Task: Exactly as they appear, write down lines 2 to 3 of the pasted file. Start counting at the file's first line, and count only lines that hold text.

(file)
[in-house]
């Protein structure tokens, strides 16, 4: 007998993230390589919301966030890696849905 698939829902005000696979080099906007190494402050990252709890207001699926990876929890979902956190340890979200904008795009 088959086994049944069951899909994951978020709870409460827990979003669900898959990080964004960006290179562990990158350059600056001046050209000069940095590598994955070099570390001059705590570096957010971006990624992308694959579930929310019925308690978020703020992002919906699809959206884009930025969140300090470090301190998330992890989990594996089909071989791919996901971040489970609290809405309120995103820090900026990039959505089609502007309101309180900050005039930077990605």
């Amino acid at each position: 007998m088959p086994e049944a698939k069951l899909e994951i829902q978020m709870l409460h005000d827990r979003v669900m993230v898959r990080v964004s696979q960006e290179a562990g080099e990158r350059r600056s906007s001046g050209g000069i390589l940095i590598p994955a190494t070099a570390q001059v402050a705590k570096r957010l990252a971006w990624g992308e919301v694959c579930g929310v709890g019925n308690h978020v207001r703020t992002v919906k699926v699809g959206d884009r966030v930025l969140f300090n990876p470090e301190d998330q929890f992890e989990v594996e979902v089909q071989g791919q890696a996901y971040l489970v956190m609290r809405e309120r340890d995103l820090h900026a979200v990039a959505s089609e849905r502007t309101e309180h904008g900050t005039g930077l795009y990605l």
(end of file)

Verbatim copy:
């Protein structure tokens, strides 16, 4: 007998993230390589919301966030890696849905 698939829902005000696979080099906007190494402050990252709890207001699926990876929890979902956190340890979200904008795009 088959086994049944069951899909994951978020709870409460827990979003669900898959990080964004960006290179562990990158350059600056001046050209000069940095590598994955070099570390001059705590570096957010971006990624992308694959579930929310019925308690978020703020992002919906699809959206884009930025969140300090470090301190998330992890989990594996089909071989791919996901971040489970609290809405309120995103820090900026990039959505089609502007309101309180900050005039930077990605």
């Amino acid at each position: 007998m088959p086994e049944a698939k069951l899909e994951i829902q978020m709870l409460h005000d827990r979003v669900m993230v898959r990080v964004s696979q960006e290179a562990g080099e990158r350059r600056s906007s001046g050209g000069i390589l940095i590598p994955a190494t070099a570390q001059v402050a705590k570096r957010l990252a971006w990624g992308e919301v694959c579930g929310v709890g019925n308690h978020v207001r703020t992002v919906k699926v699809g959206d884009r966030v930025l969140f300090n990876p470090e301190d998330q929890f992890e989990v594996e979902v089909q071989g791919q890696a996901y971040l489970v956190m609290r809405e309120r340890d995103l820090h900026a979200v990039a959505s089609e849905r502007t309101e309180h904008g900050t005039g930077l795009y990605l």